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Luke 15:22-32

Sunday Morning Second Service

July 21, 2019 • Ron Arbaugh

"The older son in the parable represents the Pharisees who were muttering under their breath at the beginning of the chapter. But he also represents the Pharisee in all of us. You see, there are still lots of people—in church and out—who think they are somehow good enough to be acceptable to God. ‘I follow the rules.’ ‘I don’t hurt anyone.’ ‘I go to church…’ You get the idea."

More from Luke 2018

Luke 17:1-10

Sunday Morning Second Service • August 18, 2019 • Ron Arbaugh

"He (Jesus) tells His followers (you and me today) that we are to watch/protect ourselves! From what? From falling into the same trap the Pharisees have fallen into. From judging people or imposing our own legalistic standards on others. From... holding on to unforgiveness and from forgetting what the Pharisees had forgotten—that they were servants of God! Every one of us in this room this morning needs never to forget that we are servants and, as such, our job is simply to do what we are told."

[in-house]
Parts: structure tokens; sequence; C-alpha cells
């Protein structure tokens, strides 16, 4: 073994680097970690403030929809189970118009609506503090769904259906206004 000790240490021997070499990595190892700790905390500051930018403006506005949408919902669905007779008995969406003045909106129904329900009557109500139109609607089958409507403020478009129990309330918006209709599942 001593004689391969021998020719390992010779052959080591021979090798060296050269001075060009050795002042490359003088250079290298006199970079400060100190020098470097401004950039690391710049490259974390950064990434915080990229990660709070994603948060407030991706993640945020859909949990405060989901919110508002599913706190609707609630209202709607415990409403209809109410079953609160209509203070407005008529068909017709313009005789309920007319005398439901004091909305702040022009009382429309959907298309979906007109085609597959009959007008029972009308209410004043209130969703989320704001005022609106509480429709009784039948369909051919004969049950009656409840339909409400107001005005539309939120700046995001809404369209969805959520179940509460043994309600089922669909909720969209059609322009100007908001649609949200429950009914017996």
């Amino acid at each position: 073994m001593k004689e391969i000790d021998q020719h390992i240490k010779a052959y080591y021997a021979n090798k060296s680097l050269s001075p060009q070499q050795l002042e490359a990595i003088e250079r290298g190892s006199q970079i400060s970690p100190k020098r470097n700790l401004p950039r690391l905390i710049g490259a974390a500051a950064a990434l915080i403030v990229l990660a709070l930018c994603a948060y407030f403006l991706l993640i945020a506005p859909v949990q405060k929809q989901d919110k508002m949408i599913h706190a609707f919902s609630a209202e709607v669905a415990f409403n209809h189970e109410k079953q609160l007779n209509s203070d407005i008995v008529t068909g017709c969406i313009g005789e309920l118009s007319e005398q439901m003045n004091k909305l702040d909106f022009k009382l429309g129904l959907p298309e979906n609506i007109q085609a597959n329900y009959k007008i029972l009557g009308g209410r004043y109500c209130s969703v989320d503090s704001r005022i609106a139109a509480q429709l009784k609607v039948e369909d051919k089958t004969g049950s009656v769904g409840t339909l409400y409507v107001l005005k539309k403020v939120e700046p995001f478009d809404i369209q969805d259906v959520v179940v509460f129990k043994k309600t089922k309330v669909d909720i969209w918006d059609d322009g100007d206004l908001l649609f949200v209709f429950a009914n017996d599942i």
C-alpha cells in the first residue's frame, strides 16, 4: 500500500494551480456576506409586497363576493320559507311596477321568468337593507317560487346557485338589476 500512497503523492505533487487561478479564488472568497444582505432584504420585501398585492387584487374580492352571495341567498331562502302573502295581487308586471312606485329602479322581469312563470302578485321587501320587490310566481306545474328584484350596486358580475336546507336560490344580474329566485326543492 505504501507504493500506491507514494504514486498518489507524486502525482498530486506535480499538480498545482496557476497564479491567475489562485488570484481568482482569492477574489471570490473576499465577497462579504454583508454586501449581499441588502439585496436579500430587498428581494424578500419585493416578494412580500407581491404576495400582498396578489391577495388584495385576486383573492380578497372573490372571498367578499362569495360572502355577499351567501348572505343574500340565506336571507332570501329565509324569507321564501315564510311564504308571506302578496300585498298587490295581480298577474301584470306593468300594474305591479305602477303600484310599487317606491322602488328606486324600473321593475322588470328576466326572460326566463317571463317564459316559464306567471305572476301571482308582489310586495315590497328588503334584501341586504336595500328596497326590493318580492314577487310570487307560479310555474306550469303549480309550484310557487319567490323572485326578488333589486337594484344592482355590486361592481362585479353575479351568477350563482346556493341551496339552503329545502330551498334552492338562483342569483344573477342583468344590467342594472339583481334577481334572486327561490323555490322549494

Luke 16:19-31

Sunday Morning Third Service • August 11, 2019 • Ron Arbaugh

"I want to begin here this morning by pointing out that the mention of Lazarus by name is how we know this is a real story as opposed to a parable. Jesus never used real names in parables; his point here is obvious… He has tried every way possible to get the attention of the Pharisees. He has been direct. He has used parables to illustrate the truth of His statements. The sneer, however, has not left their faces and Jesus now turns to a real-life example of the exactly what it will cost the Pharisees if they do not repent."

Luke 16:14-18

Sunday Morning First Service • August 4, 2019 • Ron Arbaugh

"The opening statement in our study is frightening (at least it should be). God knows our hearts! Not the one we rationalize sin away with—our real hearts! The Pharisees were sneering because Jesus just nailed them about loving money! We, like the Pharisees, often reject the Word of God because it hits a little too close to home."